How can you teach your child to be sensitive towards the environment? From taking up a global challenge to going on a plastic hunt, help your child become eco-conscious through these fun activities.
By Maya Martens
Here are some serious facts to ponder over: Almost half of the plastics produced globally are disposable plastics designed for single-use. This means they are used once and then thrown away, creating large amounts of waste. For example, disposable plastic bags take less than one second to make, are used for 12-20 minutes, but last thousands of years! Every year, we use a trillion plastic bags worldwide. For each minute you spend reading this article, two million more plastic bags are produced!
On World Environment Day, if you want your child to understand the scale of plastic pollution, begin by telling her some facts:
But there is a lot parents can do to educate their children about the harmful effects of plastic. Here are five ways in which you can teach your child to combat plastic pollution:
We learn best from our experiences. Join a fantastic global challenge to reduce the use of disposable plastics. Sign up for a day or whole month; focus on specific disposable plastics or challenge yourself to say no to all disposable plastics! This experience for your family is guaranteed to change the way you think and use plastics! For more information check http://www.plasticfreejuly.org.
As a family, join forces in a treasure hunt with a difference. Investigate your own home and search for unsafe or disposable plastics. Go through your kitchen cupboards, bathroom, bedroom and pantry. Search for the resin codes and pick up any ‘unsafe’ plastic. Remember that the codes 7,6 and 3 are not good for you and me. Collect plastic items which you use just once (disposable plastics) as these contribute massively to plastic pollution.
Make two piles of plastic (unsafe and disposable) on your dining room table and as a family brainstorm on how you can replace these items with plastic-free alternatives.
Start small but make it a habit to protect the planet from plastic pollution. Celebrate your next birthday with a party that does not pollute the planet for the next 1,000 years with plastic you can easily avoid. Choose reusable tableware (ceramic, stainless steel or glass). Challenge yourself to make your birthday all about having fun and not creating pollution!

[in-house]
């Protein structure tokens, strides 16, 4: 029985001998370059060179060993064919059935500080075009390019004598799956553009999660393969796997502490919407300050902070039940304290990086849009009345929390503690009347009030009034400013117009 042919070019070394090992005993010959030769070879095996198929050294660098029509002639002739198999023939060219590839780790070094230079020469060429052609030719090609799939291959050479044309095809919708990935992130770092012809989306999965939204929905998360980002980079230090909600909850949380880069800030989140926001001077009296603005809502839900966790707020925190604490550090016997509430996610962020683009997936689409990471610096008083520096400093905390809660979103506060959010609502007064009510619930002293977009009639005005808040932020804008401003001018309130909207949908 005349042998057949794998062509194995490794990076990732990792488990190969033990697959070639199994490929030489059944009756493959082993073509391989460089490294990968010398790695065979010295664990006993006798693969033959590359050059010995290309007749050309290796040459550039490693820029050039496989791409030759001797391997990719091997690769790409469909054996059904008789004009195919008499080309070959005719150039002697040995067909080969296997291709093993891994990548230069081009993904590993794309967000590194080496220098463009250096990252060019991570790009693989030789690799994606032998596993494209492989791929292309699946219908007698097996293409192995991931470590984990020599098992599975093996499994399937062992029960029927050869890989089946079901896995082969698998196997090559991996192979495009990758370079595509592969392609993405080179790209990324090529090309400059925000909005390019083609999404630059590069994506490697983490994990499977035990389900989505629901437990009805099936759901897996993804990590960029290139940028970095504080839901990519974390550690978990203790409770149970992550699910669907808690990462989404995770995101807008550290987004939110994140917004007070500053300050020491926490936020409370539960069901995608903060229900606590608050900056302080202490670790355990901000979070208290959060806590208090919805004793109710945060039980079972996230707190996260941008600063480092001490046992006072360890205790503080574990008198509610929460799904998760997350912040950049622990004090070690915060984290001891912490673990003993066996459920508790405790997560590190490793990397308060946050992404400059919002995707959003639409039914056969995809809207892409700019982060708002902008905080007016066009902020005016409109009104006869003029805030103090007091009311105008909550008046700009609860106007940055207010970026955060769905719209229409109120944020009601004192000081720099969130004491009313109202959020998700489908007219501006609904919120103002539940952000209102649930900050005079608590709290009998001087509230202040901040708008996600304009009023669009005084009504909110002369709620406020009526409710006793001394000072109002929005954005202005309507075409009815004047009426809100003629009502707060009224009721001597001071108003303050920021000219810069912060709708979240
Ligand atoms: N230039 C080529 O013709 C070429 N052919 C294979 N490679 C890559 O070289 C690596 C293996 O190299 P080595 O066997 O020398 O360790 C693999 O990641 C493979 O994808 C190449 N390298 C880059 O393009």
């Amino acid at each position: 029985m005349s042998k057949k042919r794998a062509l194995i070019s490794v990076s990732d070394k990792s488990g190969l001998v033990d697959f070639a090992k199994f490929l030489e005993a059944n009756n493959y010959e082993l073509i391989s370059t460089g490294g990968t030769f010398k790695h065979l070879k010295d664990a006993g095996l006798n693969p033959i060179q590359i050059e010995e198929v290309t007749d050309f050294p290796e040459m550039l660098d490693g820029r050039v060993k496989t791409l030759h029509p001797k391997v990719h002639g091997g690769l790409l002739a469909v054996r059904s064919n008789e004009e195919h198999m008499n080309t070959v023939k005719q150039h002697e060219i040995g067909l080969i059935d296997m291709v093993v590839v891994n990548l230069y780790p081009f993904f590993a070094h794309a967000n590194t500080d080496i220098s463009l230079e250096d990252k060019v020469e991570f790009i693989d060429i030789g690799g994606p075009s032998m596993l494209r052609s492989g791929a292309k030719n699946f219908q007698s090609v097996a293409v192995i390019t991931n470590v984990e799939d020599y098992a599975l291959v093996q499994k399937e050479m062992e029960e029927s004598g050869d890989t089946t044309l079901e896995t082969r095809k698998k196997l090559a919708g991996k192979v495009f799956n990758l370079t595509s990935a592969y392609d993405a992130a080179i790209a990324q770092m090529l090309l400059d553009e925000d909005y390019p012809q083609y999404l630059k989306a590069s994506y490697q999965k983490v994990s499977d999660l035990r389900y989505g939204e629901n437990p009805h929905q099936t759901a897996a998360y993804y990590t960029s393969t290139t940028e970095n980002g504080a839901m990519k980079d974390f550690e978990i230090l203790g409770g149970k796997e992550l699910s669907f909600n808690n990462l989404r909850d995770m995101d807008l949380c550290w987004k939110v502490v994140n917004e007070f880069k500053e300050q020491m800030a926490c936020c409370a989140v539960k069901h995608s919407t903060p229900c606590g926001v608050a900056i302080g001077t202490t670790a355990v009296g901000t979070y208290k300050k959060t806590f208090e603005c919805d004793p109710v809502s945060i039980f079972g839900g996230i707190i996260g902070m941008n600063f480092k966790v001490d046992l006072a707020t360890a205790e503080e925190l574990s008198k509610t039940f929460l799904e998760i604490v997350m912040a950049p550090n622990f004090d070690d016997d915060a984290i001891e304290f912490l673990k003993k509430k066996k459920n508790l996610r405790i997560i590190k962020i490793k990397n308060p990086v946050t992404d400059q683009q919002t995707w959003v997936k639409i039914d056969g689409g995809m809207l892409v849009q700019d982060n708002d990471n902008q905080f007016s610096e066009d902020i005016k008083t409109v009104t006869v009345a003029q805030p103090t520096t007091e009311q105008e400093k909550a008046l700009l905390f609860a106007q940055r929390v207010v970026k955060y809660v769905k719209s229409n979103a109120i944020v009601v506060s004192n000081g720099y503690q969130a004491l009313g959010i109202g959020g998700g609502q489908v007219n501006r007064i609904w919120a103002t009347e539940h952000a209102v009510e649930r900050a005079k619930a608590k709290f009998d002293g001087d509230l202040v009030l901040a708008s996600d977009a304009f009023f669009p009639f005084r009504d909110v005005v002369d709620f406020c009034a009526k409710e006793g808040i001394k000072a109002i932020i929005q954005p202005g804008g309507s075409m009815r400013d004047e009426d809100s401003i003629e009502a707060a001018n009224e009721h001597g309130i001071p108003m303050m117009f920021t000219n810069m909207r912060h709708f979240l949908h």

Did you know that bottled water is 1,000 to 2,800 times more expensive than tap water? Or that producing and transporting a 1-litre plastic water bottle releases a hundred times more greenhouse gases than 1-litre of tap water?
Take the water taste challenge and see if you can taste the difference between bottled water and tap water. Get a member or friend to blindfold you, eat something sweet or salty, and then take a sip of water from two different sources (bottled water and filtered water). Try to guess which one is bottled water and which is the tap/filtered water source. Did you get it right? If not, then it is not surprising as bottled water is in fact just glorified tap water and thousands of people who have done the same test could not tell the difference either!
Microbeads are small round pieces of plastic that are added to personal care products and cosmetics including scrubs, face wash, shower gel and shampoos. They are flushed down the drains and eventually end up in our rivers, lakes and oceans.
Check for microbeads that have snuck into your bathroom without you and your family knowing it. Take a scrub or shower gel with microbeads that you find in your bathroom. Mix two tablespoons of this in a glass of water and stir it well. Pour the water through a black T-shirt, filtering the microbeads out. Feel the microbeads and as a family make a conscious choice to avoid this hidden type of plastic pollution. You can also search for microbead-free products on www.beatthemicrobead.org.
These activities provide both adults and children an opportunity to learn about the impact of plastics on our environment and inspire them to make an eco-friendly choice.
The author is a key member of the WasteLess team and the lead in content development for the Know Plastics educational programme. She has been an active part of the in-depth research, game development, user testing and feedback integration for the past 28 months. WasteLess is based in Auroville and focuses on educating the next generation so they have the tools, skills and knowledge to address humanities most dirty problem - waste!
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